10 Common Yet Effective Tips to Create a Mind-blowing Presentation

Harold K. Lively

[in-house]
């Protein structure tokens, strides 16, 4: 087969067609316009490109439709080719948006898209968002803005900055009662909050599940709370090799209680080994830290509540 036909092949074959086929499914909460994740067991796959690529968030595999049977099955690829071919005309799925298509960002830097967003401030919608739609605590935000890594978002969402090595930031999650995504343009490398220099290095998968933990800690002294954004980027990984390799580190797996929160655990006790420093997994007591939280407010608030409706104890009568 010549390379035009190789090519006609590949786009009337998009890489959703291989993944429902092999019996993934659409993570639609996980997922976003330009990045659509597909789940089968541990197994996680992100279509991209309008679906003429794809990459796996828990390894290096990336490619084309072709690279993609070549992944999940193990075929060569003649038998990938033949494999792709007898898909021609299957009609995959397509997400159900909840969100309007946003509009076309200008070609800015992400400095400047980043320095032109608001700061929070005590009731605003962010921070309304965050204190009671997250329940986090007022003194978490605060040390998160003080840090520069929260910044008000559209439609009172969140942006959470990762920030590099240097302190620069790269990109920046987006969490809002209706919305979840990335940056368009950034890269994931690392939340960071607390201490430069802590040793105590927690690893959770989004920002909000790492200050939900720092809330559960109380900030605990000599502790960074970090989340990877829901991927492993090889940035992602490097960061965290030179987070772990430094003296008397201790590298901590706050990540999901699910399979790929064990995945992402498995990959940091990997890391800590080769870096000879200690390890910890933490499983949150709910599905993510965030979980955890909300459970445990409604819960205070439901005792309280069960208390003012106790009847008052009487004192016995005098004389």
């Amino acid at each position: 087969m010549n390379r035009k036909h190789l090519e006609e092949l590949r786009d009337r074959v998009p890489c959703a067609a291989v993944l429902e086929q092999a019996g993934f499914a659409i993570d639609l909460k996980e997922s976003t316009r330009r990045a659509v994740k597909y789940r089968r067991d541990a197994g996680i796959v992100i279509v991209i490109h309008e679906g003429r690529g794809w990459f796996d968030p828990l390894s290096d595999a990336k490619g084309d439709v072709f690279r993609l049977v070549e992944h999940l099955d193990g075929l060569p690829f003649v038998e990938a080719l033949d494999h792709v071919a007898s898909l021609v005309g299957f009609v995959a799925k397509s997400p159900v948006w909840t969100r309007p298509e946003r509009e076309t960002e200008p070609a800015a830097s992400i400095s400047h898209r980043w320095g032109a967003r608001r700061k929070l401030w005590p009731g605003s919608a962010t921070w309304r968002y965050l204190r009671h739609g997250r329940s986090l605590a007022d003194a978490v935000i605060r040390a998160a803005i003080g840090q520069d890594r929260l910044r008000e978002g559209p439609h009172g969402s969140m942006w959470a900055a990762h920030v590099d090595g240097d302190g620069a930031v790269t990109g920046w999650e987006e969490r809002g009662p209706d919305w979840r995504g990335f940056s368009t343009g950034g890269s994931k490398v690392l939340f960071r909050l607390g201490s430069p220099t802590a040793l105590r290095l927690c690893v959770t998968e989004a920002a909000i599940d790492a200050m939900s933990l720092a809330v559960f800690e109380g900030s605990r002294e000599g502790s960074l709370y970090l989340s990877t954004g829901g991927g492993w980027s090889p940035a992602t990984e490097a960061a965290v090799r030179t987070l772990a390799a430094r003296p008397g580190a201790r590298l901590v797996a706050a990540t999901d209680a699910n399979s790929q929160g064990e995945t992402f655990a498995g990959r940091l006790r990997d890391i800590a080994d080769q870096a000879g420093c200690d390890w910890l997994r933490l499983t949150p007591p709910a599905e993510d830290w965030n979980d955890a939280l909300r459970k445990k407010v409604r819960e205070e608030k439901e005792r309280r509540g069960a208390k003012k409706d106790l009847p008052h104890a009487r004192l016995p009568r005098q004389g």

The best thing about PowerPoint presentation is that it’s easy to create and follow. A presentation powered by the Microsoft PowerPoint shouldn’t be remembered. Instead, it has to portray into the background the vision and message you are trying to get across. If there is any distraction that is not easy to ignore, then your presentation will subject to negative criticism. Whether it’s a wall of text with millions of lines, a deformed flow, poor images or complex design, bad presentations will deform the overall meaning of the message you’re trying to get across. Such a blunder will weaken your confidence and credibility as a professional, or speakers. On the other side, a good presentation will build your reputation among professionals of your respective domain and give you an opportunity to gain a competitive edge. Do not complicate your slideshow with unnecessary adjustments Here, in this blog, we will try to underline some tips on how to create an effective Presentation without spilling the Ink. We will aim to cover everything that is necessary, and things that you should avoid. We will start by scratching the surface, and then, keep digging into the details of the process as much as possible. Such an effort will give us insight into the difference between a poorly designed and expertly created presentation, especially if the presentation is based on PowerPoint. The classifications of tips are done in sections so you can cut straight to the advice you want and come back when you’re ready for the next step. Here, you will learn how to write your presentation in a professional tone, design it like an expert, and prepare to deliver the message vigorously. Don’t just focus on aligning the slides. Your presentation should speak your mind. Even if it is professionally designed, try to create a text that is easy to comprehend. Use the slides to add your thoughts but do not stretch it too much. Don’t make the slide itself the point of attraction in your presentation. Remember, a slide is just a part of your presentation, not the main focus. Do yourself and your audience the mercy of not reading the slides. They have already learned how to read in the primary grade. Don’t insult them by verbally repeating the text. You can highlight a few hints but not the whole content. It annoys listeners to wait for you to complete the sentence, and then take more time to explain it. You only need to explain the material, comment on it, interpret it, but never just read it. Always face the audience and never show your back. It is considered a rude gesture and makes you look like a rookie if you keep turning back every time just to have a look at a slide that is projected at your back. Instead, place a laptop in front of you to read the slides. Avoid making bullets point with lengthy sentences. Try to make a short phrase, or stick to a single word. Rather, you can use bullet points as “major highlights” to draw listener’ attention. Now, the speaker can easily elaborate bullet points in a simple manner to help listeners get the concept. Keep the text font on your slide bold and bright. If the font is small or light, it will infuriate your audience. Instead, try to choose a font that is clearly visible in the back of the room. The average font size used by professionals is 16, and some even recommend 18. Heading and titles should be at least 32 in size, and never express regrets by saying, “I apologize if the text is not visible to anyone”. Make all the slides visible and readable to everyone. Keep your graphics and animation within the borders of necessity. PowerPoint offers you a lot of options to decorate your text content. Write-ups can fly in, shapeshifting, and texts contained in a bubble. If you add too much graphics, and images, the slide will look like a basket of fruits. For business presentation, this is quite annoying and unprofessional and gives the impression that you are a rookie. So keep it straight and simple. Try to add simple graphs and avoid using Complex charts Try to keep the same color combination on every slide. If colors on slides keep changing on every “click”, it will look like a rainbow. You are not painting on a canvas, so try to keep your wild imaginations out of it. Always start with a “Title” that explains the purpose of your presentation, and add sections for the detailed explanation. Try to compress the whole presentation as much as possible. Lengthy presentations may bore the audience. Eliminate less important slides and adjust the content on other slides. Try to focus on your verbal explanation, instead of pasting everything on slides. PowerPoint is useful only to visualize your idea or message, not to elaborate it. To conclude, Fortunately, PowerPoint presentations are not as hard as they seem. By applying these instructions in your presentation, you can design and deliver your message with great precision and effectiveness. Smith Julian is a Microsoft Office expert and has been working in the technical industry since 2002. As a technical expert, she has written technical blogs, manuals, white papers, and reviews for many websites such as office.com/setup .

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